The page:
Emissions-reduction funding operation Cascade Sierra Solutions to close the doors

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CSS_LogoNonprofit organization Cascade Sierra Solutions (CSS) has reportedly decided to close its doors after years of work with truck owners to make diesel trucks “greener” through financing and grant funding assistance. CSS is closing or has already closed outreach centers for truckers in Dallas, Los Angeles, Sacramento, Seattle, Tacoma, Charleston (S.C.), and Portland and Medford, Ore.

The Eugene, Ore., headquarters, CSS says, will continue operating with a reduced staff in order to service loan repayments and complete existing grant contracts.

The organization claims to have helped more than 12,000 truck owners upgrade to clean air equipment over the course of his existence. It was founded in 2006. A statement to the press noted it “is no longer able to financially sustain operations and will enter into a receivership to collect and return funds to lenders and creditors that supported environmental transformation of heavy trucking since 2006.”

Over its history, CSS efforts, the organization estimated, “have saved over 67 million gallons of diesel fuel and eliminated 670,000 metric tons of CO2 emissions.” 

CSS legal counsel Loren Scott of the Scott Law Group in Eugene, Ore., said truckers should be aware that the power-pedestal infrastructure “created by CSS will remain in operation through ShorePower Technologies and the individual truck stops.  The company does not anticipate the closing to impact truckers and fleet owners with existing obligations owed to CSS with loans secured by various lending institutions.” He added, “We anticipate the receiver collecting payments and servicing those loan obligations. We also expect that CSS will continue to be staffed with knowledgeable employees during the receivership, and truck owners should contact CSS directly with questions.”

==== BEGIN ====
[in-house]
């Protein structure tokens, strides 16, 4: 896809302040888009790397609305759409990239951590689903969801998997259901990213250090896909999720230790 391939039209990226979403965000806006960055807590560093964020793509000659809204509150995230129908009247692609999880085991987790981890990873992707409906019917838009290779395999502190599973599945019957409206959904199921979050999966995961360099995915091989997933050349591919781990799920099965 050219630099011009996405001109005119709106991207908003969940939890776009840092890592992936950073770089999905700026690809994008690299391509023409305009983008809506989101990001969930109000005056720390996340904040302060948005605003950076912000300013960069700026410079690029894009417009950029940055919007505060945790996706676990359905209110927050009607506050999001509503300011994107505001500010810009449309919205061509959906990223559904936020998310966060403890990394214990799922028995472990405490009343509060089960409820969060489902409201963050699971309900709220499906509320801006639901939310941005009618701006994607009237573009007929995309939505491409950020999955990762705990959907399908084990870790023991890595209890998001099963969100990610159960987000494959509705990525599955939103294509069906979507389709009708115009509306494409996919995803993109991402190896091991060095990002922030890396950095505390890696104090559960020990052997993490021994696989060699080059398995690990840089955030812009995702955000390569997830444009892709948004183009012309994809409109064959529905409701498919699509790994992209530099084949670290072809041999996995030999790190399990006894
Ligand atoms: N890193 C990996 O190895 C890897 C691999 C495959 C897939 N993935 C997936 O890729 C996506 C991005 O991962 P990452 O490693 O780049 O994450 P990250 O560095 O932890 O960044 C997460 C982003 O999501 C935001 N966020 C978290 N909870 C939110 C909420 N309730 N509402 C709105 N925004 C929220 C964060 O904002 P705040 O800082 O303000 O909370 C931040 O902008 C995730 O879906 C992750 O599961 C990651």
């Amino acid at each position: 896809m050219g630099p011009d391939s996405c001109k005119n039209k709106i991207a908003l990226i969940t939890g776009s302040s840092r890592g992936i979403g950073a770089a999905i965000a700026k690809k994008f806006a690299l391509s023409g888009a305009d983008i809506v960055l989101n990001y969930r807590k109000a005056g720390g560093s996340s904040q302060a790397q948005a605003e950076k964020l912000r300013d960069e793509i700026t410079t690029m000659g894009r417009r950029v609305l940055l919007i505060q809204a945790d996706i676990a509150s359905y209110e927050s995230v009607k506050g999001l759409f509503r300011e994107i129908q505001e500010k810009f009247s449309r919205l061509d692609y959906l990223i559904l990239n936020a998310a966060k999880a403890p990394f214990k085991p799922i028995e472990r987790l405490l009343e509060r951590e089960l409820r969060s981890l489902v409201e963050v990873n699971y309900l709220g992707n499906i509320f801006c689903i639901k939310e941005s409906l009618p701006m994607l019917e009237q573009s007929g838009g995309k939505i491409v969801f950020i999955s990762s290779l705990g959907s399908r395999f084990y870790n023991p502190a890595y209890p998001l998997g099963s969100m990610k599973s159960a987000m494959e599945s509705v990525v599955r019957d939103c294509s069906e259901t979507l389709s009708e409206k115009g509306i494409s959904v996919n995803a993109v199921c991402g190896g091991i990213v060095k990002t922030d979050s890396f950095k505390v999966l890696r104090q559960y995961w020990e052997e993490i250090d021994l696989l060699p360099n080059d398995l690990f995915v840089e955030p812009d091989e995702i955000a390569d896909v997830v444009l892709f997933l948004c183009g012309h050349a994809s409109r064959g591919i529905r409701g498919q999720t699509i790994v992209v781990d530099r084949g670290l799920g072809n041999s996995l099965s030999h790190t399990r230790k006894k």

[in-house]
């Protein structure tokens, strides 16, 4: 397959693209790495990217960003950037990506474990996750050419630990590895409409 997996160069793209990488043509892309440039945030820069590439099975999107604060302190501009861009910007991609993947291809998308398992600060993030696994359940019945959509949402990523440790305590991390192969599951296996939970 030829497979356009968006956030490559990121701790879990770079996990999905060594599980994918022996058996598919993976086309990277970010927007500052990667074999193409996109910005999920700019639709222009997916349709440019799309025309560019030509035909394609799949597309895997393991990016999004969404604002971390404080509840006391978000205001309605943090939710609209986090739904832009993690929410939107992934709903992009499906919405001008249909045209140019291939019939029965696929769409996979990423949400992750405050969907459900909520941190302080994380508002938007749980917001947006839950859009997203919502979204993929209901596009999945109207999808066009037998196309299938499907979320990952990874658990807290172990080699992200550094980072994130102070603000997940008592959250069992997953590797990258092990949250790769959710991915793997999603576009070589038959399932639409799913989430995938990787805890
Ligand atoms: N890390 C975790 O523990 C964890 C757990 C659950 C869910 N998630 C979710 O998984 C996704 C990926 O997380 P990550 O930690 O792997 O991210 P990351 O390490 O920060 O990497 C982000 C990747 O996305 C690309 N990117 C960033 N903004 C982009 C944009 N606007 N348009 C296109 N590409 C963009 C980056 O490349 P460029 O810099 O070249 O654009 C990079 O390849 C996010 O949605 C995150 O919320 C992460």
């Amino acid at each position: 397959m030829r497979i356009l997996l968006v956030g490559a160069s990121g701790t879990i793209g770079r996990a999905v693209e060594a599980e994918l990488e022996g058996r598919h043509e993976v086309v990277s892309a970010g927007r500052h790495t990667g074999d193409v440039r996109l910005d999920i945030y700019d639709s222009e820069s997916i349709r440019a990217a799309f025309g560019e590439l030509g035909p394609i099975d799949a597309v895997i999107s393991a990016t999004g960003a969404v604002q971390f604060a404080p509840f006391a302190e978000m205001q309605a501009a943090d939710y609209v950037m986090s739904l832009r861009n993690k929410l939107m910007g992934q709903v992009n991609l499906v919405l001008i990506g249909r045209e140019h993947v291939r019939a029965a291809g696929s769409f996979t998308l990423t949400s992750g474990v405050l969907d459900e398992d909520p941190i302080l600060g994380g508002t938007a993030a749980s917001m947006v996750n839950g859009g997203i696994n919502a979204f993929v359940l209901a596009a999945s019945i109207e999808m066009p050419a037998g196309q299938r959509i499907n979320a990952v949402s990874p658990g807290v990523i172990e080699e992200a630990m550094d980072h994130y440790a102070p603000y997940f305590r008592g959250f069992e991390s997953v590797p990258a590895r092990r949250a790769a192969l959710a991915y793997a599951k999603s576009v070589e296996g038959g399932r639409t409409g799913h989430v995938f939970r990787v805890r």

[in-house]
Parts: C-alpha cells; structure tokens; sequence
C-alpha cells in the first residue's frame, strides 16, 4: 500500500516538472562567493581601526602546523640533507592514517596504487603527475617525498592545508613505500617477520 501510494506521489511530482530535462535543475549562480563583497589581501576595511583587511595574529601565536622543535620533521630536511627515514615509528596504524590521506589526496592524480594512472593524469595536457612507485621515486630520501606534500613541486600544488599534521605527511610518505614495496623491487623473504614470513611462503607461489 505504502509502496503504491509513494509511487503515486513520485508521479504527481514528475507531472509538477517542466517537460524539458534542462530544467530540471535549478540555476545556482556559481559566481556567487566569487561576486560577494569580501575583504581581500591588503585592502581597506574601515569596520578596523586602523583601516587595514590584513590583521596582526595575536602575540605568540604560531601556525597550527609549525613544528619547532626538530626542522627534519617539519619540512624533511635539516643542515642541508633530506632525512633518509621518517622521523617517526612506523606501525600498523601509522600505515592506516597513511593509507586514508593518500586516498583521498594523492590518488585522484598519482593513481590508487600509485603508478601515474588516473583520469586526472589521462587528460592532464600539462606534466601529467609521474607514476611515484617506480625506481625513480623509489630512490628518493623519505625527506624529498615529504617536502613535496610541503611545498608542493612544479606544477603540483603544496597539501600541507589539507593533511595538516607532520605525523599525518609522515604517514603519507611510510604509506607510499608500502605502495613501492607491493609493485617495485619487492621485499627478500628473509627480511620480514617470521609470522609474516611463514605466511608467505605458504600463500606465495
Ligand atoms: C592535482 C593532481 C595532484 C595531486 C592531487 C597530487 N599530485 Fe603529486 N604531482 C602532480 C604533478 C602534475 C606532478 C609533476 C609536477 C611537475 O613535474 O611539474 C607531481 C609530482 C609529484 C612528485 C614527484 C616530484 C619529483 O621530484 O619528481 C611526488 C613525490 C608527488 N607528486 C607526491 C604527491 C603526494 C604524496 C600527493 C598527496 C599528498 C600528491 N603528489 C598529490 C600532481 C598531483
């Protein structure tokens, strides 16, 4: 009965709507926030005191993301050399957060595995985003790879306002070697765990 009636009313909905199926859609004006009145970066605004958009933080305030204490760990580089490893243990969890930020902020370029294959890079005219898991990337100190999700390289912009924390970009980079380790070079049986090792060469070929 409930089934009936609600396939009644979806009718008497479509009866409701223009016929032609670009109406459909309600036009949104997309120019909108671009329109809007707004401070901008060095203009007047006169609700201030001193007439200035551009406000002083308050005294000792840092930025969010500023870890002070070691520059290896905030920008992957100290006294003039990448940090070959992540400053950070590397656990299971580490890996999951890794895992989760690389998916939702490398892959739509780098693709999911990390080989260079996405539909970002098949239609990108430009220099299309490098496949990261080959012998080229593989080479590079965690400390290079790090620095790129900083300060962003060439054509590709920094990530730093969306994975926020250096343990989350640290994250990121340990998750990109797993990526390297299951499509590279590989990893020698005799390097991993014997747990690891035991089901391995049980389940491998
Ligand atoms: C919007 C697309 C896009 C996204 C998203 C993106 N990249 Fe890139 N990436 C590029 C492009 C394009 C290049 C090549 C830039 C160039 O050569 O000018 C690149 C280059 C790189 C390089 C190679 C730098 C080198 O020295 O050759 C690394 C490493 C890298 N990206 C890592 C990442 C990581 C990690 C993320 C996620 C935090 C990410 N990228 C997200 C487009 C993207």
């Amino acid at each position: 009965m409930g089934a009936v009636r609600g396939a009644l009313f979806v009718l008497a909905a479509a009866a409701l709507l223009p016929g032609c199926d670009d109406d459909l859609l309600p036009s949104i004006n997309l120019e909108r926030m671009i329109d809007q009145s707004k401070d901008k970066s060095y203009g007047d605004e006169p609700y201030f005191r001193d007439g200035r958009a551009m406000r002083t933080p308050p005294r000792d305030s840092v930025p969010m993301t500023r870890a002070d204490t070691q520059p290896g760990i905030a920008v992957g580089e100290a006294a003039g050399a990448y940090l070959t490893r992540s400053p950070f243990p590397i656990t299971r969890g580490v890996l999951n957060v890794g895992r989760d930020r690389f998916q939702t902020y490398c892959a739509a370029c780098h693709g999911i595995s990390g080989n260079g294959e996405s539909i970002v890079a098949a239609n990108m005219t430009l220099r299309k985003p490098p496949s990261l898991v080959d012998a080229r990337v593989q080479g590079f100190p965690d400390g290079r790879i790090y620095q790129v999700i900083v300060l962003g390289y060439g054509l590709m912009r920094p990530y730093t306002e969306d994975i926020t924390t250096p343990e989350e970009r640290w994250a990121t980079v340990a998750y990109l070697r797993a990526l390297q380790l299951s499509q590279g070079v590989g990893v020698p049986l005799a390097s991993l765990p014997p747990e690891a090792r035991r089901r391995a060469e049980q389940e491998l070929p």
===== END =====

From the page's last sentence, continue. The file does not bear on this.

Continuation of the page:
In 2012, CSS had been the subject of a report issued following a 2011 investigation of CSS by the EPA’s Office of Inspector General. At issue was Recovery Act funding that went to the organization to be used in emissions-reduction projects. Citing problems with CSS’ “financial management system pertaining to cash draws, revolving fund accounting, project costs, and progress reporting,” the EPA OIG recommended in that report that the EPA “disallow and recover $9 million in questioned costs,” among other measures.